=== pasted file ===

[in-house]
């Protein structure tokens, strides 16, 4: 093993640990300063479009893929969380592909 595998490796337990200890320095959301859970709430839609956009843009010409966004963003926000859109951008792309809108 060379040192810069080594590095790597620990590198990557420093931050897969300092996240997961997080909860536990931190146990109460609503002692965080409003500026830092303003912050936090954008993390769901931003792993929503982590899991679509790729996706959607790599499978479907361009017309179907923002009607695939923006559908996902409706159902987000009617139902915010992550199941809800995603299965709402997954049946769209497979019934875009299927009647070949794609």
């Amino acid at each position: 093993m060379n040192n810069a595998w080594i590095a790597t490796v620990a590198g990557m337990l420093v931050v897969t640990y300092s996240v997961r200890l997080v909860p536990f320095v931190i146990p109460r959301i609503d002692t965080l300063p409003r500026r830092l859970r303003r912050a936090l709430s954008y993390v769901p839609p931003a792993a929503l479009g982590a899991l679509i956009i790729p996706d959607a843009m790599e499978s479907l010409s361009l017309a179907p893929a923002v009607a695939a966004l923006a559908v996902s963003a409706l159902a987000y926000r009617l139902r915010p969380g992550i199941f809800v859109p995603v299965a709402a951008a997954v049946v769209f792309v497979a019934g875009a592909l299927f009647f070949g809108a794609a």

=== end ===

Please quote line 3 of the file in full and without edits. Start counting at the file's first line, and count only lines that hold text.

């Amino acid at each position: 093993m060379n040192n810069a595998w080594i590095a790597t490796v620990a590198g990557m337990l420093v931050v897969t640990y300092s996240v997961r200890l997080v909860p536990f320095v931190i146990p109460r959301i609503d002692t965080l300063p409003r500026r830092l859970r303003r912050a936090l709430s954008y993390v769901p839609p931003a792993a929503l479009g982590a899991l679509i956009i790729p996706d959607a843009m790599e499978s479907l010409s361009l017309a179907p893929a923002v009607a695939a966004l923006a559908v996902s963003a409706l159902a987000y926000r009617l139902r915010p969380g992550i199941f809800v859109p995603v299965a709402a951008a997954v049946v769209f792309v497979a019934g875009a592909l299927f009647f070949g809108a794609a």